Brendan Marshall, QB
Marshall has a solid frame for a quarterback (6'5, 200 lbs), but with so many quarterbacks ahead of him on the depth chart, redshirting is pretty much certain. He ran a pro-style system in high school and Virginia runs a similar style, so that should help him in the future. He will have to compete with Corwin Cutler and Grayson Lambert for playing time in the future, which is a good problem to have if you're Mike London.
Verdict: Definitely redshirting
Eric Tetlow, OT
Tetlow was a Signing Day flip from Wake Forest, adding even more depth to a position of need for the Hoos. He's a big guy at 6'6 and 290, and can play either tackle or guard. Virginia has a lot of young options up front, so Tetlow will have to make a pretty big impression early on in order to earn playing time. I expect him to redshirt and gain some strength while getting acclimated to the college game.
Verdict: Barring any surprises, he'll probably redshirt
Jack English, DE
English didn't receive the same fanfare as most of Virginia's other recruits, but he's a talented player who caught the eye of Virginia Tech and UVA before finally settling on the Hoos. He's is a pretty good athlete, having played tight end and defensive end for his high school, but unlike Max Valles, he's more likely to stick to defense in college. He needs to get stronger and improve his technique, but he has good potential for the future.
Malcolm Cook, DB
Malcolm Cook has 15 interceptions in his senior year ALONE. Of those 5, he returned 5 for touchdowns. Let that sink in for a moment. This kid is a great athlete with a knack for finding the football and making big plays. After he committed to UVA, he got other offers from Penn State, Miami, NC State, and TCU. He has a good chance to earn some early playing time, whether it be on defense or special teams.
Verdict: Probably not redshirting
Taquan "Smoke" Mizzell, RB
The highest rated recruit Virginia has signed since Eugene Monroe in 2005. Mizzell is a special athlete with insanely quick feet and tremendous speed. With the departure of Perry Jones, expect Mizzell to come in and form one of the deepest backfields in the ACC with Kevin Parks and Clifton Richardson. Mizzell will also likely handle kick return and punt return duties, and Steve Fairchild will likely try to get the ball to him in space.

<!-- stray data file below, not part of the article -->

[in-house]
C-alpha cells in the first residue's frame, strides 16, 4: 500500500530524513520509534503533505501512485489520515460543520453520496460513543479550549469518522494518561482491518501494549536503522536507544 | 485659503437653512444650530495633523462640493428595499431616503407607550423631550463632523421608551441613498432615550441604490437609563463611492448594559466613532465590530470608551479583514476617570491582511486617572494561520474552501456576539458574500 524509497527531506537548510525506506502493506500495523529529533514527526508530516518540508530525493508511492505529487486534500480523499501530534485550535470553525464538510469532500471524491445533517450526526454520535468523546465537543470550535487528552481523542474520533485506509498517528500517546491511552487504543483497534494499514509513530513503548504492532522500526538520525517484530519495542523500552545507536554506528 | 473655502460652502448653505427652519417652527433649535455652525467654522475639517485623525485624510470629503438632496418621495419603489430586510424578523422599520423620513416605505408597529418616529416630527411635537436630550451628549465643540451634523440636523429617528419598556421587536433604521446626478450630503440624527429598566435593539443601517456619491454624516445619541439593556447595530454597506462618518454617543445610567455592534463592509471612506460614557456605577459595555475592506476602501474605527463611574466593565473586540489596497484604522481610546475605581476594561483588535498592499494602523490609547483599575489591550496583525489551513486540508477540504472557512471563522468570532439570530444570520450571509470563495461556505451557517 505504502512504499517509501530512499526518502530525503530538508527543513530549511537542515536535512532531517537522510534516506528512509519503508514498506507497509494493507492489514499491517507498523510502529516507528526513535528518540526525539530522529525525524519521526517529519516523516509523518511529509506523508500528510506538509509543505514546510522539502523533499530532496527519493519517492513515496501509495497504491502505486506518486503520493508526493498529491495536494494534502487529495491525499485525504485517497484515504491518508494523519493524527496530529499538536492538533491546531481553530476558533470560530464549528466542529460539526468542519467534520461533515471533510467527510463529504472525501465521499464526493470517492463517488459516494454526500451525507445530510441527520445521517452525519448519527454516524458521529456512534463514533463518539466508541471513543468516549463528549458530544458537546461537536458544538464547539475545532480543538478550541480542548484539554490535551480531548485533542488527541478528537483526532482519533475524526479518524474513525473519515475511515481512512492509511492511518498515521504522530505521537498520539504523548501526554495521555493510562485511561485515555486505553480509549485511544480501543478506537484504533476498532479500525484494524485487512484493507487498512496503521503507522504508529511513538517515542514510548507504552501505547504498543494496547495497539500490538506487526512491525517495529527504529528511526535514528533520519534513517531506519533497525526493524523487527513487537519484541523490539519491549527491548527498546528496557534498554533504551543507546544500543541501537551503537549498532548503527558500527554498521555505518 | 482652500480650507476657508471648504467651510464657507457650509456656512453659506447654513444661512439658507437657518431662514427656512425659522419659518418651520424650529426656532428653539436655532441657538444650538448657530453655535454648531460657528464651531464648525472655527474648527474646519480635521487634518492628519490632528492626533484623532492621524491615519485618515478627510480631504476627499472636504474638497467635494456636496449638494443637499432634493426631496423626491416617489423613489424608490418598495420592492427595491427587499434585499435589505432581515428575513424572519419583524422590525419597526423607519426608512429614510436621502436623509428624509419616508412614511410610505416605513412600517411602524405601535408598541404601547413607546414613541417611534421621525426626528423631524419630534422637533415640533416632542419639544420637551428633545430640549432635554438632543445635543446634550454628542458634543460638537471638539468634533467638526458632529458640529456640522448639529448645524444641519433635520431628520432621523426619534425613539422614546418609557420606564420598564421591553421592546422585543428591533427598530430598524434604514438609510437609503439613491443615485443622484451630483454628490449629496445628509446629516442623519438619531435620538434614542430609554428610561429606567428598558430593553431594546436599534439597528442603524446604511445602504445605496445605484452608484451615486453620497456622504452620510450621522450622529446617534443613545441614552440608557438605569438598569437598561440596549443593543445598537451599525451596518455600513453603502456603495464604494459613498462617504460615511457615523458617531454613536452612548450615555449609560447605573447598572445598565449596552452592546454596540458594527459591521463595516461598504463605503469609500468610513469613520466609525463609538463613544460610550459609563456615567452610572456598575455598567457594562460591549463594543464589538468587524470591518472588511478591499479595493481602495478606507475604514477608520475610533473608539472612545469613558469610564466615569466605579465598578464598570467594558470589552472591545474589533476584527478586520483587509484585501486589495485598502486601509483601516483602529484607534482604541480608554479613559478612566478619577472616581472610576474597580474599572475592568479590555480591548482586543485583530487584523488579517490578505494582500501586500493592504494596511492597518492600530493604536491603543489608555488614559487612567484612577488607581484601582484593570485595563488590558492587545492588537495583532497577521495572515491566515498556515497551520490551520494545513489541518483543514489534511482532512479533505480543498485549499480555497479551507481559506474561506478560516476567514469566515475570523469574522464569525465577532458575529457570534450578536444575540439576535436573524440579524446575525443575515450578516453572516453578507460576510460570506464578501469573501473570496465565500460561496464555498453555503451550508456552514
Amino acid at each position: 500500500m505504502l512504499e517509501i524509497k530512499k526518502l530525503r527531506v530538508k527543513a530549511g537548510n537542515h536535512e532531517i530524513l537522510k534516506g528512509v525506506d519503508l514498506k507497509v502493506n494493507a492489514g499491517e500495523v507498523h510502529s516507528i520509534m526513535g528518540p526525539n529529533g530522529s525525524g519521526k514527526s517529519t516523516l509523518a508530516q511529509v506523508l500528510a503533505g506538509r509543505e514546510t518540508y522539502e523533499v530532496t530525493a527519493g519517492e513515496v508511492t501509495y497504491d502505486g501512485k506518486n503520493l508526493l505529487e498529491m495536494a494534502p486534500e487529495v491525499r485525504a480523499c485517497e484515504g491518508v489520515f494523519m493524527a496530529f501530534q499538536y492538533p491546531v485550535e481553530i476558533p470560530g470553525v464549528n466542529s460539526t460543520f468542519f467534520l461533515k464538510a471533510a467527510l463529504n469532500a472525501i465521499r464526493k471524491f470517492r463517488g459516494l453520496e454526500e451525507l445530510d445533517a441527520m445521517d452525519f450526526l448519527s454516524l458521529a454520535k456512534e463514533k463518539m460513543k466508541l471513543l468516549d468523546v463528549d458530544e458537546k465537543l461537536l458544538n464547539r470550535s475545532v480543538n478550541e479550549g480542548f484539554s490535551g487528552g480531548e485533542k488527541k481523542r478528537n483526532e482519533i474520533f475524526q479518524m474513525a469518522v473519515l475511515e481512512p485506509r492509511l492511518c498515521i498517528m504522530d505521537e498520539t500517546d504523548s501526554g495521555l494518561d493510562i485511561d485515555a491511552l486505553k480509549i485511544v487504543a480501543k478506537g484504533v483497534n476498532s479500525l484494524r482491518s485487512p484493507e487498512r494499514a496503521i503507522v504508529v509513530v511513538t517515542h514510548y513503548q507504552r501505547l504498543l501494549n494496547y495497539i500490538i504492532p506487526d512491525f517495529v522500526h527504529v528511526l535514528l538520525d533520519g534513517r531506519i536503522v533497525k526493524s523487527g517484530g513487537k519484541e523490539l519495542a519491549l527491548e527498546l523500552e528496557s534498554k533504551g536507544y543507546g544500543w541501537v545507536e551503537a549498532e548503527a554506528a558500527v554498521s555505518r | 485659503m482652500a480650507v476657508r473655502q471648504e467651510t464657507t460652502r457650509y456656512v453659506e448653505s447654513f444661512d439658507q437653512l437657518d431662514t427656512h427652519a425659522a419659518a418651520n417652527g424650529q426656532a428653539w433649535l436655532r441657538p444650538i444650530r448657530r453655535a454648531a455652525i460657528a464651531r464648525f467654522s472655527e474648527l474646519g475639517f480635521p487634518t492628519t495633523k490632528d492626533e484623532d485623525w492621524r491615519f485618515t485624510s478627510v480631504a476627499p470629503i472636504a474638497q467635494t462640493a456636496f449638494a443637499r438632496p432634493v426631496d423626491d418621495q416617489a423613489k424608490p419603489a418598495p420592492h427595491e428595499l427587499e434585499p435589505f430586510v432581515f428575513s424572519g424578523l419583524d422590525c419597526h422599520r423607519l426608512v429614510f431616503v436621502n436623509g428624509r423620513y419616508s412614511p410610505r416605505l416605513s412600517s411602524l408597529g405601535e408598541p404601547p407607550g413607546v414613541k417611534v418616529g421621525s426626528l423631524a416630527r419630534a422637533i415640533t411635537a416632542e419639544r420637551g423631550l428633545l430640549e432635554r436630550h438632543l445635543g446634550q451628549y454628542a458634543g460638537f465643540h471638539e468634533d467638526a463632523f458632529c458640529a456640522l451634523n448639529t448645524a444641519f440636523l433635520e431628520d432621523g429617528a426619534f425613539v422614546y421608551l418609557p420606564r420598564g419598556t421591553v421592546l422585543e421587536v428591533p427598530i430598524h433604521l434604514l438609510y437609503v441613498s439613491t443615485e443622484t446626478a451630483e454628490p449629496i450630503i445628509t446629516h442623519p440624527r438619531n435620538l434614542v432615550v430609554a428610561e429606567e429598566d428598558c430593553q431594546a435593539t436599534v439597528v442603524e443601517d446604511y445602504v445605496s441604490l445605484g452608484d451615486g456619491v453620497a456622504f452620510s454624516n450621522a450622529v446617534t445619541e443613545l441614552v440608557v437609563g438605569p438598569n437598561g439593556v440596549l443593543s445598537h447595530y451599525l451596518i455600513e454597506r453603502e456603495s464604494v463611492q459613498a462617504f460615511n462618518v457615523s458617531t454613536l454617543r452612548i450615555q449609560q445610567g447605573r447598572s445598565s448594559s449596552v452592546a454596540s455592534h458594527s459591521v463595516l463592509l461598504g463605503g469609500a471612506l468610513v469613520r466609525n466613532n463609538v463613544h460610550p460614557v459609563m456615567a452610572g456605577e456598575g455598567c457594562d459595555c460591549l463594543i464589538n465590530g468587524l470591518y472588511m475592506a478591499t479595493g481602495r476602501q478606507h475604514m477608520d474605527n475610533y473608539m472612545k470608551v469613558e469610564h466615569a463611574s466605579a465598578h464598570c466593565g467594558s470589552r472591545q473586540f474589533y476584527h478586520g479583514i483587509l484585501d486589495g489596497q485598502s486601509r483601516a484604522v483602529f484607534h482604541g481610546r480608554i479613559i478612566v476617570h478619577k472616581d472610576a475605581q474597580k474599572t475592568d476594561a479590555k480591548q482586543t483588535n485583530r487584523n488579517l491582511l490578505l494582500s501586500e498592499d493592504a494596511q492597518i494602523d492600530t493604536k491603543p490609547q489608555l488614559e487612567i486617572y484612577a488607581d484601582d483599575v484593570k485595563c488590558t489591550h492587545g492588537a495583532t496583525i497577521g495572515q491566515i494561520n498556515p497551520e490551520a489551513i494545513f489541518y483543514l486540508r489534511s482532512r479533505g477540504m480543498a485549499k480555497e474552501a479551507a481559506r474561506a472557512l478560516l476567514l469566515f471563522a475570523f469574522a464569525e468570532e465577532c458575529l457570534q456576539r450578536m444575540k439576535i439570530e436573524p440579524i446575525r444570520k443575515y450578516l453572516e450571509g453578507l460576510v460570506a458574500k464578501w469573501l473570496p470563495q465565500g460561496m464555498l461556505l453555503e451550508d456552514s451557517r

Verdict: Not redshirting; will likely contribute significantly as a freshman
Donta Wilkins, DT
Wilkins is a monster of a man, standing at 6'3 and 315 pounds. He showed his array of moves off the snap at the Chesapeake Bowl, where he was one of the top performers. Once he gains some functional strength and learns the defense, he'll be a nightmare for opposing offensive linemen. If he has a nice summer, he could get some early playing time, but right now, I'm leaning towards a redshirt year to develop his technique and improve his strength and conditioning.
Verdict: About 60-40 in favor of redshirting
Eric Smith, OT
Smith was another OL commit that adds even more depth to a position of need for the Cavs. He is very strong for his size and his strength shows up well in run blocking. He needs to refine his technique a little bit in pass protection, and he could eventually make the switch to guard due to his prowess in the run game. He is raw, but could become a very good player with some coaching and development.
Jack McDonald, OG
McDonald is a lineman from the Northeast, so you know he's a mauler and a physical football player. He's a blue collar guy with a terrific work ethic and he plays through the whistle on every down. I think he will eventually make the move to center for the Cavaliers, as he's very smart and athletic for his size. He'll likely redshirt to gain more strength to his frame.